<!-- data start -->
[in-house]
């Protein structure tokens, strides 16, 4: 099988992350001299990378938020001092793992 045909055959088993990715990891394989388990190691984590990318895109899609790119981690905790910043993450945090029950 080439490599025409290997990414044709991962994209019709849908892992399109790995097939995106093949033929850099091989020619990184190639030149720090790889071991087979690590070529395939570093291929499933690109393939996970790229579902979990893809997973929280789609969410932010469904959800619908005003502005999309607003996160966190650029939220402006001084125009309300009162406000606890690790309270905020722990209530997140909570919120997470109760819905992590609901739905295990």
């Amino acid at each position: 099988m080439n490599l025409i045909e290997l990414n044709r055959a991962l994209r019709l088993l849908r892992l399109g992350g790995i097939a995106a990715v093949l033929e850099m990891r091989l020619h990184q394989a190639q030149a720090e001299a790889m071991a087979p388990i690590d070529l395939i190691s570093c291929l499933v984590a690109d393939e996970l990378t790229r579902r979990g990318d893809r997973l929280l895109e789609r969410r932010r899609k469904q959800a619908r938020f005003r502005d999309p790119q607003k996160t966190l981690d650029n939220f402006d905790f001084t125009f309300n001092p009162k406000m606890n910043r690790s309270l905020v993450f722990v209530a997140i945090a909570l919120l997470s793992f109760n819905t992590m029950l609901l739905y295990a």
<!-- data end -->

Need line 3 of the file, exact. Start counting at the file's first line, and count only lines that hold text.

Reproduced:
């Amino acid at each position: 099988m080439n490599l025409i045909e290997l990414n044709r055959a991962l994209r019709l088993l849908r892992l399109g992350g790995i097939a995106a990715v093949l033929e850099m990891r091989l020619h990184q394989a190639q030149a720090e001299a790889m071991a087979p388990i690590d070529l395939i190691s570093c291929l499933v984590a690109d393939e996970l990378t790229r579902r979990g990318d893809r997973l929280l895109e789609r969410r932010r899609k469904q959800a619908r938020f005003r502005d999309p790119q607003k996160t966190l981690d650029n939220f402006d905790f001084t125009f309300n001092p009162k406000m606890n910043r690790s309270l905020v993450f722990v209530a997140i945090a909570l919120l997470s793992f109760n819905t992590m029950l609901l739905y295990a």